My meaning is this, that in every aspect of life, purity and holiness, cleanliness and refinement, exalt the human condition and further the development of man's inner reality. Even in the physical realm, cleanliness will conduce to spirituality, as the Holy Writings clearly state. And although bodily cleanliness is a physical thing, it hath, nevertheless, a powerful influence on the life of the spirit. It is even as a voice wondrously sweet, or a melody played: although sounds are but vibrations in the air which affect the ear's auditory nerve, and these vibrations are but chance phenomena carried along through the air, even so, see how they move the heart. A wondrous melody is wings for the spirit, and maketh the soul to tremble for joy. The purport is that physical cleanliness doth also exert its effect upon the human soul.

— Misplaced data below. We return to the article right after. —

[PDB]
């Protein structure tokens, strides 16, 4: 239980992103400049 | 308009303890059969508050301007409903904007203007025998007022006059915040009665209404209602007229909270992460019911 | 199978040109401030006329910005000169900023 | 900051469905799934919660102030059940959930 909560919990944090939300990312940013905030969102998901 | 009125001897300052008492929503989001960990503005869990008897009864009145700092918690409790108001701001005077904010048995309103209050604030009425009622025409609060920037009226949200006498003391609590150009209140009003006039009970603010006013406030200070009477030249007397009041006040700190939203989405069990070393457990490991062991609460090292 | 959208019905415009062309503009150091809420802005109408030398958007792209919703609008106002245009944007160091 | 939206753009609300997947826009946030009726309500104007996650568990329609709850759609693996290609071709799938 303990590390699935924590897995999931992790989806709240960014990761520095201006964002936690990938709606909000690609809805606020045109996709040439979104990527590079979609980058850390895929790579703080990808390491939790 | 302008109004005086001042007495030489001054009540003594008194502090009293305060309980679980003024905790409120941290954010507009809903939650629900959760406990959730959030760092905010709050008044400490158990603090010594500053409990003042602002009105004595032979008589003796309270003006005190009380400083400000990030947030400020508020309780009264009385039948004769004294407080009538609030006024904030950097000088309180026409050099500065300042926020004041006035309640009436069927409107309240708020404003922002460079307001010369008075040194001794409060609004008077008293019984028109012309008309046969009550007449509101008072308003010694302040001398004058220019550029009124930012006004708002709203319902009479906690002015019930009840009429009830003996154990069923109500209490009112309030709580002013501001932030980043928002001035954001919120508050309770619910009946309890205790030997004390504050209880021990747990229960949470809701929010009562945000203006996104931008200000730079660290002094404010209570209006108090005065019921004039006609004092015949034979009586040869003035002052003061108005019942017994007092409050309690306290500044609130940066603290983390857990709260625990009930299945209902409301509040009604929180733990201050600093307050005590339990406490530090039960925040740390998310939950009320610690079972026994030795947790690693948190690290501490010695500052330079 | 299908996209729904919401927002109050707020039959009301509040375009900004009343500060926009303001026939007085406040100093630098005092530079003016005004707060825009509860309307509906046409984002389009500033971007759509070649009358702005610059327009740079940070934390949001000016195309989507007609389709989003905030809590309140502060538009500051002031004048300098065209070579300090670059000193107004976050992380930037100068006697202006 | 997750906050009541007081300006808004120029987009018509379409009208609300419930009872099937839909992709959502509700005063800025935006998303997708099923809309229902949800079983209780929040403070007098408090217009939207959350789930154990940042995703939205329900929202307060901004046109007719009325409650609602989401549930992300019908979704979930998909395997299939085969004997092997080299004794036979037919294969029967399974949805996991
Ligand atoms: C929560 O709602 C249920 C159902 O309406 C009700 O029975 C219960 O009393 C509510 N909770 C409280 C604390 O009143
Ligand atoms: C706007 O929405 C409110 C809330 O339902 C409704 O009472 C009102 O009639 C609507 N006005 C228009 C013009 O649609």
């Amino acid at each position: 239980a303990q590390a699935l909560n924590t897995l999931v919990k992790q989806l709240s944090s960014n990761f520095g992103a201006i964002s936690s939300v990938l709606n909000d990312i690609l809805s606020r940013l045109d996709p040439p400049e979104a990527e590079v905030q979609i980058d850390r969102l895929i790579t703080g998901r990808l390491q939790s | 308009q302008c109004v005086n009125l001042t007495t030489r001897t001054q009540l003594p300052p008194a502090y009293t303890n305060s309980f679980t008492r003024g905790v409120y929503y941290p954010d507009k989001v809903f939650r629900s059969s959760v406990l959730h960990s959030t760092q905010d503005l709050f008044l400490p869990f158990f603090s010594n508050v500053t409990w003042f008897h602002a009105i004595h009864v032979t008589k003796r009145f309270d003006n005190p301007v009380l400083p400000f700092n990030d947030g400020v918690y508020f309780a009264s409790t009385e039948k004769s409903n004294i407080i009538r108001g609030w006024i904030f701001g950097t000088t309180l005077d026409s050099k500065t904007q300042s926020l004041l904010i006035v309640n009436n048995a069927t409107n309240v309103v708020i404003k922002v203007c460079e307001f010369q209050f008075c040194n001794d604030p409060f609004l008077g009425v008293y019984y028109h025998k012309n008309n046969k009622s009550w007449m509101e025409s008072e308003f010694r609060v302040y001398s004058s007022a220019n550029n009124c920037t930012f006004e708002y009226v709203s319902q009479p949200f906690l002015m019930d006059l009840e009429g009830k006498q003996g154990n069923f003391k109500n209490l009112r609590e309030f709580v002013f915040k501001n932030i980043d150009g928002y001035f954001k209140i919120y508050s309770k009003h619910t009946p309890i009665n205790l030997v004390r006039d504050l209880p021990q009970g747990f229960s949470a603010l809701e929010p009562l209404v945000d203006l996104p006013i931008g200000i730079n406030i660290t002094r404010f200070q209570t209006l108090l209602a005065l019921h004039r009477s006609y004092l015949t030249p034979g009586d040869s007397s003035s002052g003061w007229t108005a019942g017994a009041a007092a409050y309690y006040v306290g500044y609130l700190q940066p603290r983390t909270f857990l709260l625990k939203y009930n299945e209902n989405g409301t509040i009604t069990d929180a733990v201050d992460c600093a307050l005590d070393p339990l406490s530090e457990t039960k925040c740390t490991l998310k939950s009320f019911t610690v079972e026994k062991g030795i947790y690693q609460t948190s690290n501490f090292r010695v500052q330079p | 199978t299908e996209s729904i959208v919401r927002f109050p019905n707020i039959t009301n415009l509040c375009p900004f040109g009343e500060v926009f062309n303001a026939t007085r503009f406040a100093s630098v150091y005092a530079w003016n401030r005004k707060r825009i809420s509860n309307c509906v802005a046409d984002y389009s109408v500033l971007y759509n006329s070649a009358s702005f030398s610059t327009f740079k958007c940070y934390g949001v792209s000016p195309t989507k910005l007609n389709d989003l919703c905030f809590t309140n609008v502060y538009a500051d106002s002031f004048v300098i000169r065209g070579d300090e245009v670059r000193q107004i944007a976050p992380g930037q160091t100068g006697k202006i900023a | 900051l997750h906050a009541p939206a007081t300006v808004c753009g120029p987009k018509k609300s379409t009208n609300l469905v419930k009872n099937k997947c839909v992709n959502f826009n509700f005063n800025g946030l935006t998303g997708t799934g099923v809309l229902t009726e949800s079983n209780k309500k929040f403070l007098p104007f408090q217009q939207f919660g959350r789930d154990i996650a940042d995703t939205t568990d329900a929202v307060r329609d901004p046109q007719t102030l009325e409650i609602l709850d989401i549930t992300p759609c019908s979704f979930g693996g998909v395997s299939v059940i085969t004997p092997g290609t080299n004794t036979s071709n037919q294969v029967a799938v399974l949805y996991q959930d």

(`Abdu'l-Bahá: Selections from the Writings of `Abdu'l-Bahá, pages 146-147)
O YE SEEMING FAIR YET INWARDLY FOUL! Ye are like clear but bitter water, which to outward seeming is crystal pure but of which, when tested by the divine Assayer, not a drop is accepted. Yea, the sun beam falls alike upon the dust and the mirror, yet differ they in reflection even as doth the star from the earth: nay, immeasurable is the difference!
(Bahá'u'lláh: Persian Hidden Words, page 25)